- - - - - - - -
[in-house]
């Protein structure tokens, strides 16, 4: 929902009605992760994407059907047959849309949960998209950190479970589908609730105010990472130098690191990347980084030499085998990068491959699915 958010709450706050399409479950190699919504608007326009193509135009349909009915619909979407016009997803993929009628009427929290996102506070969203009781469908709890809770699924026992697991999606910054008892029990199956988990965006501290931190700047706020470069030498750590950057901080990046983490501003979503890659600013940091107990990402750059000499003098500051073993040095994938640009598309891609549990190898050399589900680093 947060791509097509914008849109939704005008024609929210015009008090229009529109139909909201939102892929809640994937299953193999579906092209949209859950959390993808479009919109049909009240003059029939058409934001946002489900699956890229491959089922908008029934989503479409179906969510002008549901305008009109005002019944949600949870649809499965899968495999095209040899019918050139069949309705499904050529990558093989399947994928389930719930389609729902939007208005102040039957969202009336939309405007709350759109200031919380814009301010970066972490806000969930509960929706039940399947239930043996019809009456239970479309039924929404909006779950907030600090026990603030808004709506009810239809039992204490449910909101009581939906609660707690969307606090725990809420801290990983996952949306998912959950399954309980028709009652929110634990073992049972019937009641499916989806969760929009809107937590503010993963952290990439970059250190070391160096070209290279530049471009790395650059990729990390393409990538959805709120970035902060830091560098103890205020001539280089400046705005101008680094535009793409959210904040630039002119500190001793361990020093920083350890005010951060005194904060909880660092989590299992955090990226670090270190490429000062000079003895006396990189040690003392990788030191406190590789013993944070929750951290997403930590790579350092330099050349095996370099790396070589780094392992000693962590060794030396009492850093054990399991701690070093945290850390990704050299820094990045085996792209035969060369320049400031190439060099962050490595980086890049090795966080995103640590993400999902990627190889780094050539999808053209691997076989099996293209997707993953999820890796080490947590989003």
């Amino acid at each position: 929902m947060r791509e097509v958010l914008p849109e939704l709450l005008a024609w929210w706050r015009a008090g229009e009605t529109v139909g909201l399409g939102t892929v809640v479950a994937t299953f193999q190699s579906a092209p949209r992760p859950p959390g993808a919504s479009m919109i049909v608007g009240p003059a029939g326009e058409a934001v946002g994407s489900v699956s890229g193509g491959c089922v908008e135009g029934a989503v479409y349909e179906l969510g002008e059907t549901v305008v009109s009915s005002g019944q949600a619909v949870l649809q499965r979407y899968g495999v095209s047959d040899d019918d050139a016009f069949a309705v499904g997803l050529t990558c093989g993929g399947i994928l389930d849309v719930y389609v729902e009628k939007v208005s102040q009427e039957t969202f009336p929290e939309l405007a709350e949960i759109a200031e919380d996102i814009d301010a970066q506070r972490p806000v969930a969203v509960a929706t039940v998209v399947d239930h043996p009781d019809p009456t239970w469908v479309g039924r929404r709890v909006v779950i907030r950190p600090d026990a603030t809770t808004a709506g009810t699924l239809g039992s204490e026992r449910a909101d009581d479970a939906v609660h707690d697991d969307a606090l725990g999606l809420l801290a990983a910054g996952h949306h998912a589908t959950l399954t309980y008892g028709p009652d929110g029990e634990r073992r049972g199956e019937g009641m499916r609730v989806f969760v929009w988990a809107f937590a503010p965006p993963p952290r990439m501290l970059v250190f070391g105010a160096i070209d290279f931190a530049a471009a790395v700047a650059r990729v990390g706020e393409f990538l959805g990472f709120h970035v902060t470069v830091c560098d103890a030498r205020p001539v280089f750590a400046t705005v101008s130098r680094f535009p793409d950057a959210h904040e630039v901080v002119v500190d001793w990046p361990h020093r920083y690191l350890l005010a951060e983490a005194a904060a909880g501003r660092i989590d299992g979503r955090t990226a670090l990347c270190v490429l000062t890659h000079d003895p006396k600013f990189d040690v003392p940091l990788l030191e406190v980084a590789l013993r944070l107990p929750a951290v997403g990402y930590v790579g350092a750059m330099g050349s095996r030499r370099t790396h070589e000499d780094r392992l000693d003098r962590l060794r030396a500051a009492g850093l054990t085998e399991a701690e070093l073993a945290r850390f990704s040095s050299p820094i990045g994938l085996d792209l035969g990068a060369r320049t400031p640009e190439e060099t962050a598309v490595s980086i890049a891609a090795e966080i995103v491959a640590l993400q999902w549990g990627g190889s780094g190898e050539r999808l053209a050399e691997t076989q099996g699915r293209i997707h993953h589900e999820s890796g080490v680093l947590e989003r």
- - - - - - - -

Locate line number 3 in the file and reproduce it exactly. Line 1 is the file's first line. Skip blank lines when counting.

């Amino acid at each position: 929902m947060r791509e097509v958010l914008p849109e939704l709450l005008a024609w929210w706050r015009a008090g229009e009605t529109v139909g909201l399409g939102t892929v809640v479950a994937t299953f193999q190699s579906a092209p949209r992760p859950p959390g993808a919504s479009m919109i049909v608007g009240p003059a029939g326009e058409a934001v946002g994407s489900v699956s890229g193509g491959c089922v908008e135009g029934a989503v479409y349909e179906l969510g002008e059907t549901v305008v009109s009915s005002g019944q949600a619909v949870l649809q499965r979407y899968g495999v095209s047959d040899d019918d050139a016009f069949a309705v499904g997803l050529t990558c093989g993929g399947i994928l389930d849309v719930y389609v729902e009628k939007v208005s102040q009427e039957t969202f009336p929290e939309l405007a709350e949960i759109a200031e919380d996102i814009d301010a970066q506070r972490p806000v969930a969203v509960a929706t039940v998209v399947d239930h043996p009781d019809p009456t239970w469908v479309g039924r929404r709890v909006v779950i907030r950190p600090d026990a603030t809770t808004a709506g009810t699924l239809g039992s204490e026992r449910a909101d009581d479970a939906v609660h707690d697991d969307a606090l725990g999606l809420l801290a990983a910054g996952h949306h998912a589908t959950l399954t309980y008892g028709p009652d929110g029990e634990r073992r049972g199956e019937g009641m499916r609730v989806f969760v929009w988990a809107f937590a503010p965006p993963p952290r990439m501290l970059v250190f070391g105010a160096i070209d290279f931190a530049a471009a790395v700047a650059r990729v990390g706020e393409f990538l959805g990472f709120h970035v902060t470069v830091c560098d103890a030498r205020p001539v280089f750590a400046t705005v101008s130098r680094f535009p793409d950057a959210h904040e630039v901080v002119v500190d001793w990046p361990h020093r920083y690191l350890l005010a951060e983490a005194a904060a909880g501003r660092i989590d299992g979503r955090t990226a670090l990347c270190v490429l000062t890659h000079d003895p006396k600013f990189d040690v003392p940091l990788l030191e406190v980084a590789l013993r944070l107990p929750a951290v997403g990402y930590v790579g350092a750059m330099g050349s095996r030499r370099t790396h070589e000499d780094r392992l000693d003098r962590l060794r030396a500051a009492g850093l054990t085998e399991a701690e070093l073993a945290r850390f990704s040095s050299p820094i990045g994938l085996d792209l035969g990068a060369r320049t400031p640009e190439e060099t962050a598309v490595s980086i890049a891609a090795e966080i995103v491959a640590l993400q999902w549990g990627g190889s780094g190898e050539r999808l053209a050399e691997t076989q099996g699915r293209i997707h993953h589900e999820s890796g080490v680093l947590e989003r």